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Senator Want To Block Tax-Funded Litigation Against The State

A Senate proposal blocks tax-funded litigation against the state.
Surat Lozowick via Flickr
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Senators could soon be voting on a measure prohibiting certain organizations from using public funds for litigation against the state.  The proposal’s critics worry about unintended consequences.

Governmental agencies, branches, and officials don’t always get along.  And when dueling press conferences and television commercials can’t settle things, there’s always the courts.  But Sen. Kelli Stargel (R-Lakeland) is uncomfortable with tax-funded organizations running up big court bills duking it out with each other. 

“The hardworking people of the state of Florida want to know that their tax payer dollars are being spent for the public good,” Stargel says, “and not on frivolous lawsuits against the state in which the state has to spend more tax payer dollars to defend them.”

She uses a school board’s appropriation as an example.

“Those state dollars that we appropriated them they use to be a member of an association, then a situation happens where they’re using the state dollars from that association to turn around and sue the very individual that appropriated them those state dollars,” Stargel says.  “It’s tax dollars fighting against tax dollars.”

So she wants bar non-profits receiving more than 25 percent of their funding through tax dollars from using that money on litigation against the state.  But the proposal created confusion, and it drew criticism.  Sen. Bill Montford (D-Tallahassee) and Minority Leader Arthenia Joyner both spoke against the measure.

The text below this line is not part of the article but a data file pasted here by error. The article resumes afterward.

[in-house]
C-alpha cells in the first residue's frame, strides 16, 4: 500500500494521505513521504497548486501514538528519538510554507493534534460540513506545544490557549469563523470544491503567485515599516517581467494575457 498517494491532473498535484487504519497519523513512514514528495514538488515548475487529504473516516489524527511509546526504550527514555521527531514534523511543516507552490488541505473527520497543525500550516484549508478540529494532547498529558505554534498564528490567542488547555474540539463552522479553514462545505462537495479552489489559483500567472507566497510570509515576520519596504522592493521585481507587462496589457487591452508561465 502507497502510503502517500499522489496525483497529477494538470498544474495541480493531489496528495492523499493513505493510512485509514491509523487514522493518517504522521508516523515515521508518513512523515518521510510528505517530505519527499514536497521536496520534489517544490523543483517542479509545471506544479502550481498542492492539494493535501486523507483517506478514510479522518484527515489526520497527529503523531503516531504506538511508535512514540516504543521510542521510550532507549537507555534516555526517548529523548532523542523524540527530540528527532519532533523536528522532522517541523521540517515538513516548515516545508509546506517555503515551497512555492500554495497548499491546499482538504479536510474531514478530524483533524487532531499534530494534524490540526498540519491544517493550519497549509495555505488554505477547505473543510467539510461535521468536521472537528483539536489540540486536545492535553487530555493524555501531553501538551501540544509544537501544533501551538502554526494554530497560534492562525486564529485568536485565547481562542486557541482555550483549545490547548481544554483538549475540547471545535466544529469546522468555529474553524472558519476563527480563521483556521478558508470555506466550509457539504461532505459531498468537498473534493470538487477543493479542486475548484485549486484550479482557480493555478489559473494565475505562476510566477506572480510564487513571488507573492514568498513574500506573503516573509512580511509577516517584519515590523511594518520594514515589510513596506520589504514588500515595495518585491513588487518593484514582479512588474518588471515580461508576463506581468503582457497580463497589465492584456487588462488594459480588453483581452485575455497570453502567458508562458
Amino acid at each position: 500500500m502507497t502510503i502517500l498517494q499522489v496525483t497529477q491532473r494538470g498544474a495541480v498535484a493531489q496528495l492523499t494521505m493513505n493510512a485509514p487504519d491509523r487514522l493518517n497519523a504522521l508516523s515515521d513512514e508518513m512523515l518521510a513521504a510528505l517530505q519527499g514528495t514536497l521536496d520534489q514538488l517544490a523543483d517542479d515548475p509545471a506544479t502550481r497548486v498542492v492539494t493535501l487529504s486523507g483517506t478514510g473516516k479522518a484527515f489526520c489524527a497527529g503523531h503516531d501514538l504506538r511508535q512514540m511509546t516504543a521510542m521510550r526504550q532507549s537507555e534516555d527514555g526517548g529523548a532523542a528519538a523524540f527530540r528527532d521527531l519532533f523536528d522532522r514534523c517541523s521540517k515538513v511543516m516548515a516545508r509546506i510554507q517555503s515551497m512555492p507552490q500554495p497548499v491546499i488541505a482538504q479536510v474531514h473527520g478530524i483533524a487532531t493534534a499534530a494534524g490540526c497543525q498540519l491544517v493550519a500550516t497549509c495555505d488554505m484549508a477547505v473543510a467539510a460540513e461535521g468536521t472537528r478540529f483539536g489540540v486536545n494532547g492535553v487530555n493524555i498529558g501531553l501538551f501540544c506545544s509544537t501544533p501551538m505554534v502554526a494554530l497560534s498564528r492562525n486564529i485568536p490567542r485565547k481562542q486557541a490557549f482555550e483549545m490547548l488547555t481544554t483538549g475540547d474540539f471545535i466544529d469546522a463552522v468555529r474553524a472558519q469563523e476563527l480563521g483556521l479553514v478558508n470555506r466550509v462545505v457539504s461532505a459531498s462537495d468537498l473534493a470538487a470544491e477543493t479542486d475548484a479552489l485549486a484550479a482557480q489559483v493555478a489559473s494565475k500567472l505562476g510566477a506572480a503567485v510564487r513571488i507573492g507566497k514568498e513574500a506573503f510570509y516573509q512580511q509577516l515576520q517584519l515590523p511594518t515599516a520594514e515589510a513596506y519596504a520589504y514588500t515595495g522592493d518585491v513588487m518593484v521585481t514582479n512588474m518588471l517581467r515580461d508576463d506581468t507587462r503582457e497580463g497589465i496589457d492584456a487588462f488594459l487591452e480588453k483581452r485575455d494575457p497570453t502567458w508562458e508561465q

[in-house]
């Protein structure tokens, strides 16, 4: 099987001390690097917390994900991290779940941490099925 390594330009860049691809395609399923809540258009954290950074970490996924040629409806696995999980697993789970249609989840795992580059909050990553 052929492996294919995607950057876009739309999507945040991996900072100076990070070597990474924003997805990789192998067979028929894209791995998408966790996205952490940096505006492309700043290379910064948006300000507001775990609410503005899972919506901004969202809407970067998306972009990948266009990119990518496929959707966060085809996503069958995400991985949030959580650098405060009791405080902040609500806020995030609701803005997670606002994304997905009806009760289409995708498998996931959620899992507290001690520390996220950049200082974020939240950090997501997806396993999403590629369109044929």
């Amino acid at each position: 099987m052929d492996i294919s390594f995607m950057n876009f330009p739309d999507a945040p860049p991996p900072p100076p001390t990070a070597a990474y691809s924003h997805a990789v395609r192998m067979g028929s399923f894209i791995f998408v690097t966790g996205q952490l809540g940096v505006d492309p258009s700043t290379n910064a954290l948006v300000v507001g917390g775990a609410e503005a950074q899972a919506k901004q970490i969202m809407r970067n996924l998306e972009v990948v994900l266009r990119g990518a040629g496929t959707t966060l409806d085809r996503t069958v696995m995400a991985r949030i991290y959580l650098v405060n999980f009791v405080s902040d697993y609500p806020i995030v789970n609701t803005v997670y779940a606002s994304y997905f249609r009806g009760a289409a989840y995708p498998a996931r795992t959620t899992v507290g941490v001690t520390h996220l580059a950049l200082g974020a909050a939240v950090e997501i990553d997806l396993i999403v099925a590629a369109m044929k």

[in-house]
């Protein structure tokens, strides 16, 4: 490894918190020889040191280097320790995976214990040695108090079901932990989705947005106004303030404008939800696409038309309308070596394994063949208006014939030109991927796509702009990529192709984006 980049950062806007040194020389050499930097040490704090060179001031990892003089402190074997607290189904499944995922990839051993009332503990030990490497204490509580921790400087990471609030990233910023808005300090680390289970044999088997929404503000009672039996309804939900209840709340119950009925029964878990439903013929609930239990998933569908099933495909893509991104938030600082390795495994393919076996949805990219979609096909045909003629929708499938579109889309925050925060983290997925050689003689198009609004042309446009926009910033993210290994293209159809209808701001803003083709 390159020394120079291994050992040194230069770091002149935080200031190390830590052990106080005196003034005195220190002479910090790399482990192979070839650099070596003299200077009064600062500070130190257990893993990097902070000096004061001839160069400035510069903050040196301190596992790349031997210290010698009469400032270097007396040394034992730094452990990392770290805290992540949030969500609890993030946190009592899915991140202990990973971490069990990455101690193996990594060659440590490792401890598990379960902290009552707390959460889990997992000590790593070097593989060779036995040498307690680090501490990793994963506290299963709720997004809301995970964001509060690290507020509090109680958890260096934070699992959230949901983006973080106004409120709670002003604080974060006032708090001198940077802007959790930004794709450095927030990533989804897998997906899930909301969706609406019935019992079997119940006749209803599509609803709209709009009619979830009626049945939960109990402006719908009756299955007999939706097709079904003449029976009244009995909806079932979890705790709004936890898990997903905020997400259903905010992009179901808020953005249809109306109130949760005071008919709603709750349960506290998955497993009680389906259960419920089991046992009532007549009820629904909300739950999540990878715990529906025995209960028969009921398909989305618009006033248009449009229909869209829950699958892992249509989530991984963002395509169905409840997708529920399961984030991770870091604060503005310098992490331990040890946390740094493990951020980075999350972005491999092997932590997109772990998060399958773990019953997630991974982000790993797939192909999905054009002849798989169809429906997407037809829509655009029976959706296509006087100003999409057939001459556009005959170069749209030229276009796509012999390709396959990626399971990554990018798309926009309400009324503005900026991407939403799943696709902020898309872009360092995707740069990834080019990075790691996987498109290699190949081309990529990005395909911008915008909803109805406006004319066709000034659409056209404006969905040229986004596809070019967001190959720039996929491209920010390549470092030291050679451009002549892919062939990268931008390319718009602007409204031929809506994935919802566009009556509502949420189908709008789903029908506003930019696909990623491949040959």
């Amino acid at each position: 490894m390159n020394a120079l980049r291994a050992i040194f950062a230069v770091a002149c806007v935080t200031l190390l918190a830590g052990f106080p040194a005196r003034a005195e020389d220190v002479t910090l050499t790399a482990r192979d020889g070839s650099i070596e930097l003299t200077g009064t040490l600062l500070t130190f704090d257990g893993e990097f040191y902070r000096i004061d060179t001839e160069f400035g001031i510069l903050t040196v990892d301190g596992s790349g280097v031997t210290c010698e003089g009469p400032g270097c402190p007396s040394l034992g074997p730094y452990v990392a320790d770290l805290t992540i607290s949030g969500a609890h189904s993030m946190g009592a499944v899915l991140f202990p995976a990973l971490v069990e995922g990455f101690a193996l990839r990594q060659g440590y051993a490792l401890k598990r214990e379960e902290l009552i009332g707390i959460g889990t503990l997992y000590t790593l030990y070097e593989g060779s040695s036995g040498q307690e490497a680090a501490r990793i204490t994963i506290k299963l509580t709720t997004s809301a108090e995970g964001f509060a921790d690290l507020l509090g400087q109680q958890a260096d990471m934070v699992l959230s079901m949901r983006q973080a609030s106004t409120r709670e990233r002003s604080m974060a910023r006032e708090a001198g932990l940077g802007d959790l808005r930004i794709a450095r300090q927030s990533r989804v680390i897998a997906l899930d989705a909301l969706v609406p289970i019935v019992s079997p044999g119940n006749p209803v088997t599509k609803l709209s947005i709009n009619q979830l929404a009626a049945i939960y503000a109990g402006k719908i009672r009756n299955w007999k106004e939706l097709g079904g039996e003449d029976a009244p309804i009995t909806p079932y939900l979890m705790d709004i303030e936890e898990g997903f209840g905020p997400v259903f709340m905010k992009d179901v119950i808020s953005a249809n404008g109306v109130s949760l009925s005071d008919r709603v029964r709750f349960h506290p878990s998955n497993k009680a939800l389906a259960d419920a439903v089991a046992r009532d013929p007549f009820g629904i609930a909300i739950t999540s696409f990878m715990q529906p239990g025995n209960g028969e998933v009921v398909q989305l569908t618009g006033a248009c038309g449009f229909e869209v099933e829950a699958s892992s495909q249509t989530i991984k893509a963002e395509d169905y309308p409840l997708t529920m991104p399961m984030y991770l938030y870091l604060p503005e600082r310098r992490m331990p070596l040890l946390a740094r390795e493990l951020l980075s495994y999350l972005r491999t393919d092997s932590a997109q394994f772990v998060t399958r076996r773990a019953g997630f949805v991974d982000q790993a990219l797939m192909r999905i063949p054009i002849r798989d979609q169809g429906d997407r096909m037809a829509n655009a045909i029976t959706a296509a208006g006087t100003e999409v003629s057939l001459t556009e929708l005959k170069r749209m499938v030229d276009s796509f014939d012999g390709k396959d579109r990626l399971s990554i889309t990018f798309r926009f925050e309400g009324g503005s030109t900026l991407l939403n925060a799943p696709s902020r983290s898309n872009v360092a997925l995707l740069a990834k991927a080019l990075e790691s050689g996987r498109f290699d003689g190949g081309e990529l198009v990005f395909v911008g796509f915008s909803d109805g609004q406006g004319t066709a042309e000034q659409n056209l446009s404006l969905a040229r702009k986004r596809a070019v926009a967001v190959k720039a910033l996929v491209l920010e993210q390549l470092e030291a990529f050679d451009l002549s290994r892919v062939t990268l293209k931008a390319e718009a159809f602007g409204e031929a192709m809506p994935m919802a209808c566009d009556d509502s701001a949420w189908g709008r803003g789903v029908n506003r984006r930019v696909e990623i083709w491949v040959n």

Sen. Chris Smith (D-Fort Lauderdale) calls the bill heavy handed because it imposes restrictions on how local governments use the money raised in their own backyards, and he says it doesn’t even achieve Stargel’s stated goals.

“You’re saying that they can only not sue the state, so we’re not stopping tax dollars against tax dollars, because Broward County can still sue Dade County, Hillsborough County can still sue Duval County, so we’re not really stopping that,” Smith says.  “We’re just saying you can’t sue us.  Even if you’re not using our dollars per se, you can’t sue us.”

But Sen. Don Gaetz (R-Niceville) spoke in favor of the measure, saying its restrictions are limited and reasonable.

“I was a superintendent of schools, so was Sen. Montford.  I can remember, I think, that our medium sized school district had six or seven or eight million dollars a year in non-operating revenues,” Gaetz says.  “It didn’t come from any tax payer dollars, it came from vending machines and other stuff that was non-operating.  I guess if we wanted to, our school board could have set aside some of that money in case we were angry and wanted to sue the state.”

But some of Stargel’s fellow Republicans have concerns.  Sen. David Simmons (R-Altamonte Springs) says the bill’s public funds provision is too broad, but he voted in support.  But Sen. Thad Altman (R-Cape Canaveral) joined the committee’s Democrats in voting no.  He says limiting access to the courts will deny valid legal actions.  The bill has passed it’s committees, but it’s not on the agenda for the Senate’s next floor session on Tuesday.

Nick Evans came to Tallahassee to pursue a masters in communications at Florida State University. He graduated in 2014, but not before picking up an internship at WFSU. While he worked on his degree Nick moved from intern, to part-timer, to full-time reporter. Before moving to Tallahassee, Nick lived in and around the San Francisco Bay Area for 15 years. He listens to far too many podcasts and is a die-hard 49ers football fan. When Nick’s not at work he likes to cook, play music and read.